WASHINGTON (UPDATED: 7/31/13, 12:34 p.m. ET)--The U.S. District Court for the District of Columbia issued a decision today striking down the Federal Reserve's price caps on debit interchange fees. U.S. District Court Judge Richard Leon said in his ruling that the Fed did not follow congressional intent when it implemented the cap and other changes imposed by what is known as the Durbin amendment.
Credit Union National Association General Counsel Eric Richard said, "This decision will have a potentially devastating impact on the ability of small debit card issuers, particularly credit unions, to continue offering this vital payments service to their members and customers.
"The decision, no doubt, will challenge credit unions to continue their debit card programs without incurring drastic cuts in revenue, or imposing additional fees on their members--the last thing that credit unions want to do.
"Right now, the current debit interchange system remains the same. However, the court has signaled it is going to consider the current system further in the weeks to come. We are investigating our legal options on behalf of credit unions going forward."
CUNA and a broad coalition of trade groups filed an amicus brief in the case in April 2012 refuting the merchants' suit charges that the Fed cap is too high. The brief countered that it is, instead, too low and does not allow debit card issuers to cover their costs and a reasonable rate of return on their investments.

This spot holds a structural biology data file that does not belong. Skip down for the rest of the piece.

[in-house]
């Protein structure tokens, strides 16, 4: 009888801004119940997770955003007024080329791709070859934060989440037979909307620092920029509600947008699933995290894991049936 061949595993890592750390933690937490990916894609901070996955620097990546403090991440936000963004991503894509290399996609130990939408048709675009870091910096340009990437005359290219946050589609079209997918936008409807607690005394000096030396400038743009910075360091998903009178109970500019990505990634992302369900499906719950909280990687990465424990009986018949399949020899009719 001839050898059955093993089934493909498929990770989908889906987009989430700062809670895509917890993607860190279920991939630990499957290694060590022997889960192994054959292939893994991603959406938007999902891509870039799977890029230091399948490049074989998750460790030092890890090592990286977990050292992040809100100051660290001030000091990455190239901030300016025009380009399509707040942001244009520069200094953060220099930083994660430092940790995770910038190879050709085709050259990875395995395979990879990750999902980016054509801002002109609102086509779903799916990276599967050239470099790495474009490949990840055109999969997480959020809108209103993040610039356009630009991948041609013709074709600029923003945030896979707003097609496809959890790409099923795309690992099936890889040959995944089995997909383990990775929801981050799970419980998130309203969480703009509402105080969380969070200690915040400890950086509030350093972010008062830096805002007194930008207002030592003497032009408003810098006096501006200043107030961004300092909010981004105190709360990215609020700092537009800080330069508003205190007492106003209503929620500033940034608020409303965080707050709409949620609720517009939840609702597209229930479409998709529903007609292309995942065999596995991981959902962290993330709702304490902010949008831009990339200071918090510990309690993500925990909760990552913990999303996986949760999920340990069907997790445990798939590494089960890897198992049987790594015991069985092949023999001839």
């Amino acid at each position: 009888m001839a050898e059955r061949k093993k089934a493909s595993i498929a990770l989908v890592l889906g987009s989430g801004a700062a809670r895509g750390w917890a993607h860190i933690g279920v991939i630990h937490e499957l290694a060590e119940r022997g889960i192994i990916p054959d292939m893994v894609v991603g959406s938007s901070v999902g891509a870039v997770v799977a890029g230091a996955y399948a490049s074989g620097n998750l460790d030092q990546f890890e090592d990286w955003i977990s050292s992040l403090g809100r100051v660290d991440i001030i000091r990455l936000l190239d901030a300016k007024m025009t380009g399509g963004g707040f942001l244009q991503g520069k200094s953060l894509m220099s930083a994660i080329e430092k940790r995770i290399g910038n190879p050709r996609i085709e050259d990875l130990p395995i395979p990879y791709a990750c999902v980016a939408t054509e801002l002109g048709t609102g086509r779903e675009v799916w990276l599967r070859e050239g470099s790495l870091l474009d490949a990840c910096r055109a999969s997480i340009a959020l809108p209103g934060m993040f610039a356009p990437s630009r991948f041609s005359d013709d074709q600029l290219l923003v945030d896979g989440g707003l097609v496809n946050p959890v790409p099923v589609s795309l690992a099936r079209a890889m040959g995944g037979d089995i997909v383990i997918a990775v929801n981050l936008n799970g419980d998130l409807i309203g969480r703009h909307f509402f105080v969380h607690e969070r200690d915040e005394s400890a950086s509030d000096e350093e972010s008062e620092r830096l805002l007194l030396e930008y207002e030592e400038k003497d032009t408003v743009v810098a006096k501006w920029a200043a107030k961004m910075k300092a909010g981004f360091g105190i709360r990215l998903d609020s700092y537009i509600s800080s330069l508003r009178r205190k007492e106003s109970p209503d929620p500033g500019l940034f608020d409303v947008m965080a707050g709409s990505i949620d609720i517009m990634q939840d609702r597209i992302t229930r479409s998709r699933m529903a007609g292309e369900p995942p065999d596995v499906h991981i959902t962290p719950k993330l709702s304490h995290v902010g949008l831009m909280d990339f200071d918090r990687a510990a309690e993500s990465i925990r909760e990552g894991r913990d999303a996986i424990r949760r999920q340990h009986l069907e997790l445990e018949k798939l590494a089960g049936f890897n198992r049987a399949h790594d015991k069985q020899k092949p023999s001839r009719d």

The joint brief described how small and large financial institutions are harmed by the Fed's tight fee ceiling. It underscored that consumers have not seen any pricing benefits for products and services promised by the merchants when they were fighting for a government-set cap on what card issuers may charge for their services.
The Fed was charged with setting the debit fee limit under provisions of the Dodd-Frank Wall Street Reform and Consumer Protection Act. The Fed's final rule, which became effective in October 2011, caps debit interchange fees for issuers with assets of $10 billion or more at 21 cents.
However, Leon's ruling Wednesday said that Congress spoke clearly and decisively and the Fed's interpretation was not reasonable. His ruling vacates the Fed's interchange transaction fee and network non-exclusivity regulations and remands the rules back to the Fed.